JPMorgan acquired First Republic after it was taken over by the California financial regulator

A view of the First Republic Bank logo at the Park Avenue location in New York City on March 10, 2023.

David de Delgado | Reuters

California’s financial regulator has taken over First Republic, leading to the third failure of a US bank since March, after a last-ditch effort to persuade rival lenders to keep the troubled bank afloat failed.

JPMorgan Chase will assume all deposits, including uninsured deposits, and “all assets” of the bank, according to a statement released early Monday.

The California Department of Financial Protection and Innovation said it had acquired the bank and appointed the Federal Deposit Insurance Corporation as the bank’s custodian. The FDIC has accepted JPMorgan’s bid for the bank’s assets.

Since the sudden collapse of the Silicon Valley bank in March, attention has focused on the First Republic as the weakest link in the US banking system. Like SVB, which caters to the tech startup community, First Republic has also been a niche lender of sorts in California. It focused on serving wealthy coastal Americans, enticing them with low-rate mortgages in return for leaving the cash in the bank.

But that model fell apart in the wake of SVB’s collapse, with First Republic customers withdrawing more than $100 billion in deposits, the bank revealed in its April 24 earnings report. Institutions with a high percentage of uninsured deposits such as SVB and First Republic found themselves at risk because customers feared losing their savings on a bank run.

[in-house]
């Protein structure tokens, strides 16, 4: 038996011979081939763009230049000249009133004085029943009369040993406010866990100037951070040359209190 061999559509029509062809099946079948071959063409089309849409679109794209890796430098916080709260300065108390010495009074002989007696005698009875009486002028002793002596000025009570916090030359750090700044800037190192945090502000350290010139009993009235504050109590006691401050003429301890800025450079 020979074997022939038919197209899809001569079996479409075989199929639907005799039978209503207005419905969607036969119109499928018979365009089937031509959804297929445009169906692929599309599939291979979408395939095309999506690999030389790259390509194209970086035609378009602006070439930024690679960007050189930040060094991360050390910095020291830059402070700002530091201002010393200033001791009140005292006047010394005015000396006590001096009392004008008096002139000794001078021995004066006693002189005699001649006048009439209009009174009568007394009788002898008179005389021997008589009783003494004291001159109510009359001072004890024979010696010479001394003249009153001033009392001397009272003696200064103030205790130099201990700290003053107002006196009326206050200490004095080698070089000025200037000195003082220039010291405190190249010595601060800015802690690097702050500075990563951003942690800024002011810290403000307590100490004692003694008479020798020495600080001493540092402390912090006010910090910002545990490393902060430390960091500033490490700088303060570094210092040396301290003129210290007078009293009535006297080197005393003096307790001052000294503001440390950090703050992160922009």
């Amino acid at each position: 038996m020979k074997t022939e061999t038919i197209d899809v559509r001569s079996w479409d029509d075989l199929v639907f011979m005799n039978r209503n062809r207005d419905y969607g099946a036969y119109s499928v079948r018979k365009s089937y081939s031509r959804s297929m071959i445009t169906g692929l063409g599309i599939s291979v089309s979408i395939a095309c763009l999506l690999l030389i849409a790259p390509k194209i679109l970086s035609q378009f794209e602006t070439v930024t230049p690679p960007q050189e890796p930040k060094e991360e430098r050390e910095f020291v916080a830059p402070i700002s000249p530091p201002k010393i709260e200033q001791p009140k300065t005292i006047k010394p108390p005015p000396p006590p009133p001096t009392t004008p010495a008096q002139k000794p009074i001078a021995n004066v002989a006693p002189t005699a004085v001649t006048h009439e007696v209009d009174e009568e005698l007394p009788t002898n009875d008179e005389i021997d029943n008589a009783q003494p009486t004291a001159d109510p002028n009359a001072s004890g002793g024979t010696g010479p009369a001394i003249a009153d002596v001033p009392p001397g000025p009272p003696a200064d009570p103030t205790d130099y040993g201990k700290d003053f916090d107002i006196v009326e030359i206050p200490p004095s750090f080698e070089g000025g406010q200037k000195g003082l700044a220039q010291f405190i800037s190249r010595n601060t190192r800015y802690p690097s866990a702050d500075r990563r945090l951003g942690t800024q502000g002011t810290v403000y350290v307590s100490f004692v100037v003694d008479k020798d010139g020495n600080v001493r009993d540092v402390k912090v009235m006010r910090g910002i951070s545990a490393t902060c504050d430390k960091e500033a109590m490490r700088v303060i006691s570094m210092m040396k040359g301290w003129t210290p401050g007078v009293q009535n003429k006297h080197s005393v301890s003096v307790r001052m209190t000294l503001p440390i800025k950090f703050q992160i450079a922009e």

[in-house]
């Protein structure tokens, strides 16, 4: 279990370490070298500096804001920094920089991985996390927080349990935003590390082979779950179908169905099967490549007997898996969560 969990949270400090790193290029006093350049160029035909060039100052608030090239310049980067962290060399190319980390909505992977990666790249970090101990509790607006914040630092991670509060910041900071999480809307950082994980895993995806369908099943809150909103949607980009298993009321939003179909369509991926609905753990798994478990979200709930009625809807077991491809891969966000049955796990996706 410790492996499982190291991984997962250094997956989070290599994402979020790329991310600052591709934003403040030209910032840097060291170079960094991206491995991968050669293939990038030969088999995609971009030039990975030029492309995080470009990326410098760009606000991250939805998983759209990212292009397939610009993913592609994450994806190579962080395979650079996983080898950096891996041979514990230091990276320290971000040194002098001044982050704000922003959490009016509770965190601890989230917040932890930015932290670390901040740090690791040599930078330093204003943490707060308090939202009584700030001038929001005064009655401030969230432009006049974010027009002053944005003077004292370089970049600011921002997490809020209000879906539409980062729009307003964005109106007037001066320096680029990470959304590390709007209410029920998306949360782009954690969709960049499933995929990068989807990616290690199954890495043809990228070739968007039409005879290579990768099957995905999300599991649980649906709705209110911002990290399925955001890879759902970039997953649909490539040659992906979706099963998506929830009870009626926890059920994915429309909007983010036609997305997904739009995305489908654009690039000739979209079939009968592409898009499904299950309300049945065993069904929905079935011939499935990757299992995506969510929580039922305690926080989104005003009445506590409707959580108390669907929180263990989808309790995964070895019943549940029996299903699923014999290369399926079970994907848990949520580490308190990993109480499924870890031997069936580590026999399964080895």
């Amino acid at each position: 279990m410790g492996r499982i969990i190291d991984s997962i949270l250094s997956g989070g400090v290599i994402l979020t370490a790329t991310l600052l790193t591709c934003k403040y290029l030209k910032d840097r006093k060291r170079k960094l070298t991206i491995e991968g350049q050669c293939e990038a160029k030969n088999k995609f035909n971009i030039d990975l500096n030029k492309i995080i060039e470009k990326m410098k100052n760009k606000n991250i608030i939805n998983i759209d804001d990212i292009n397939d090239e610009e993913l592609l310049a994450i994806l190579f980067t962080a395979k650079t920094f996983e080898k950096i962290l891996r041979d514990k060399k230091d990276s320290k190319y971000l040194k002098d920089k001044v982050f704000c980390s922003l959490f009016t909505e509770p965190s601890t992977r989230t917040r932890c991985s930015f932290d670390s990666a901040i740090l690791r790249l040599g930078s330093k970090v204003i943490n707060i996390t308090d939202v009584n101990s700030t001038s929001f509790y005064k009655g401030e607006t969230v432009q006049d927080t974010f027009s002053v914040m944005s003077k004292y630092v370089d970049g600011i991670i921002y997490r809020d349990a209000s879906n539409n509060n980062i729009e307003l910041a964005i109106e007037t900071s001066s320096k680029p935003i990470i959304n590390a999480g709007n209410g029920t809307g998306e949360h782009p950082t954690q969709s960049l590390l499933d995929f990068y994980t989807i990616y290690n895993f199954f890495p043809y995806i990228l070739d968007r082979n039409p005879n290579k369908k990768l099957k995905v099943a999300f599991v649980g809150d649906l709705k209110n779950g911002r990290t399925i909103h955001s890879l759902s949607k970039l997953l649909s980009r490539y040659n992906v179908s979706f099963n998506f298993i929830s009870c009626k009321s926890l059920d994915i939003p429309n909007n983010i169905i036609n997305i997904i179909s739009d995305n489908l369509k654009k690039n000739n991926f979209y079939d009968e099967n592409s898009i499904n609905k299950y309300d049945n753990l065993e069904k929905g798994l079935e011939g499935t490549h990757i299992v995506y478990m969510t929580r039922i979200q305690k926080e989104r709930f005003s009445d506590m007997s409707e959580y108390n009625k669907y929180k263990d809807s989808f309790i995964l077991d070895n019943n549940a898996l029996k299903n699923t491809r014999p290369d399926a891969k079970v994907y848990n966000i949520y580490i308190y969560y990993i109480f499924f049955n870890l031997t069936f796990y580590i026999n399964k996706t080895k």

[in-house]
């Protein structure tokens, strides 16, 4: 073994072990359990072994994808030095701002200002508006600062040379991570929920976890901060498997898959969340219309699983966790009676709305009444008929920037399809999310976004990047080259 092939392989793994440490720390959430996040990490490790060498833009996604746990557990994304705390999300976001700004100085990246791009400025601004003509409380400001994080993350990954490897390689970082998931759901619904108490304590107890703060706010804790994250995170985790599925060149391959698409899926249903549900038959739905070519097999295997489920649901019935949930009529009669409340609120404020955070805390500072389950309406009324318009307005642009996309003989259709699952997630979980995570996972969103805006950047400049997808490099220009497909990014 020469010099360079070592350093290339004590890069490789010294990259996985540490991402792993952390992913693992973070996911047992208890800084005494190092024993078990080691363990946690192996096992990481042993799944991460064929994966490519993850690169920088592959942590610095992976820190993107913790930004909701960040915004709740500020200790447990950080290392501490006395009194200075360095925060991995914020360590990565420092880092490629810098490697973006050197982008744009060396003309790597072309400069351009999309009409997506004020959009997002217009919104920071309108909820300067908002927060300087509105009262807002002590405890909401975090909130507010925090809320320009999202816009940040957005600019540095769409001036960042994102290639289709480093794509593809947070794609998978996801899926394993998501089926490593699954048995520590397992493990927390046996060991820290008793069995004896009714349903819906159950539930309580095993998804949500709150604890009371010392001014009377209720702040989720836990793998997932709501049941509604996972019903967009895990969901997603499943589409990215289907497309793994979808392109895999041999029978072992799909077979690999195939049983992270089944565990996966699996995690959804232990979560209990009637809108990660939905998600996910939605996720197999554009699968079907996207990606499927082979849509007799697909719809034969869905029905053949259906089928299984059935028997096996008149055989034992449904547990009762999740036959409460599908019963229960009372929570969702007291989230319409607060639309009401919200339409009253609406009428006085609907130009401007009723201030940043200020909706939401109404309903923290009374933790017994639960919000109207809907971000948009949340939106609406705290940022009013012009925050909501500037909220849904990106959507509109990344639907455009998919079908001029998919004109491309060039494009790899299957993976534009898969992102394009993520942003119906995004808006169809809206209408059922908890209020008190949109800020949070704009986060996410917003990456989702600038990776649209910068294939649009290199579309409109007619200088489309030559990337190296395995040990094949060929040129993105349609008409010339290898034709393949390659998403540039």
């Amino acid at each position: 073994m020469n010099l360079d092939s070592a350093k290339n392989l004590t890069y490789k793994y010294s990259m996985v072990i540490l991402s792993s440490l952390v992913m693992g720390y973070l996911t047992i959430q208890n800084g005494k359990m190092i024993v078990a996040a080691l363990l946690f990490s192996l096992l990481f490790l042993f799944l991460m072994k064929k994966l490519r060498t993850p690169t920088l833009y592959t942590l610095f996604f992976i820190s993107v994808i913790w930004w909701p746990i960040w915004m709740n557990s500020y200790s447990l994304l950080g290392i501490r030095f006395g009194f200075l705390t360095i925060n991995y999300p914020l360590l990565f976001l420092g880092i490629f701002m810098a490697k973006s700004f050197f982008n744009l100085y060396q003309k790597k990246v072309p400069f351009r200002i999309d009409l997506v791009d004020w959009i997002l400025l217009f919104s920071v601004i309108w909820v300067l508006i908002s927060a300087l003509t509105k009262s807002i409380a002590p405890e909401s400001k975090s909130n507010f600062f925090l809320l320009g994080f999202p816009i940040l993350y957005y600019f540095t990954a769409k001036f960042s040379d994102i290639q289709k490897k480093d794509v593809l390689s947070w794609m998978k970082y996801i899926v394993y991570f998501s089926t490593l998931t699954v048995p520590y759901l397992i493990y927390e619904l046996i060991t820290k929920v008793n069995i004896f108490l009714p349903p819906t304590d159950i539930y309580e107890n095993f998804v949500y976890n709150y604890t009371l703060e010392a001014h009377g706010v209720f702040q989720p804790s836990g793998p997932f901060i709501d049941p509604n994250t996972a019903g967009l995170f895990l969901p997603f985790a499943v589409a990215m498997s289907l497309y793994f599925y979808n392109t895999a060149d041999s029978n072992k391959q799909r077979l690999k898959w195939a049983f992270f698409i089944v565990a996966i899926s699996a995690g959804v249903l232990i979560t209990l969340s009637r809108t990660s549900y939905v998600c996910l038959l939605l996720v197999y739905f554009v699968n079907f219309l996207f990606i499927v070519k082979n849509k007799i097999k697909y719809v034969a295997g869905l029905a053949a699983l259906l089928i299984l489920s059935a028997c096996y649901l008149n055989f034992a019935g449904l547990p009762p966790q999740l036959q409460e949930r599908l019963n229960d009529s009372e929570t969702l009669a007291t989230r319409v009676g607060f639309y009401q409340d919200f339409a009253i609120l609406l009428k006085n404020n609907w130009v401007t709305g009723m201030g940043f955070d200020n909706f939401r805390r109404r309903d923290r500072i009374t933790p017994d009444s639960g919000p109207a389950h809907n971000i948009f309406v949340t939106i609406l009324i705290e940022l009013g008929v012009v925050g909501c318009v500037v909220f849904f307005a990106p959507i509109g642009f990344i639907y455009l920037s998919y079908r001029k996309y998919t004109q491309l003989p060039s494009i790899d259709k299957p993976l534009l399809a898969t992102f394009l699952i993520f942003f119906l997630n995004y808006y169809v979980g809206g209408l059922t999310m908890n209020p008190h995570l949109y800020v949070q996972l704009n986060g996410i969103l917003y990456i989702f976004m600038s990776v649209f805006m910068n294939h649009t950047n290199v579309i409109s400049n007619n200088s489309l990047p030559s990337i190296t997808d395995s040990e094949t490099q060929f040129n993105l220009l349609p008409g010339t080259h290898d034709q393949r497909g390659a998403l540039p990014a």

First Republic shares are down 97% so far this year as of Friday’s close.

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The depletion of deposits has forced First Republic to borrow heavily from Federal Reserve facilities to maintain operations, squeezing the company’s margins because the cost of funding is much higher now. First Republic accounted for 72% of all borrowing from the Fed’s discount window recently, according to BCA Research’s chief strategist Doug Beta.

On April 24, First Republic CEO Michael Roeffler sought to portray a picture of stability after the events of March. He said deposit outflows had slowed in recent weeks. But the stock fell after the company disavowed previous financial guidance and Roffler chose not to respond to questions after an unusually short conference call.

The bank’s advisers hoped to persuade the largest US banks to come to the aid of the First Republic again. One version of the plan circulated recently involved requiring banks to pay above-market rates for bonds on First Republic’s balance sheet, which would enable them to raise capital from other sources.

But in the end, the banks, which banded together in March to inject $30 billion in deposits into the First Republic, couldn’t agree on the bailout and regulators took action, ending the bank’s 38-year tenure.

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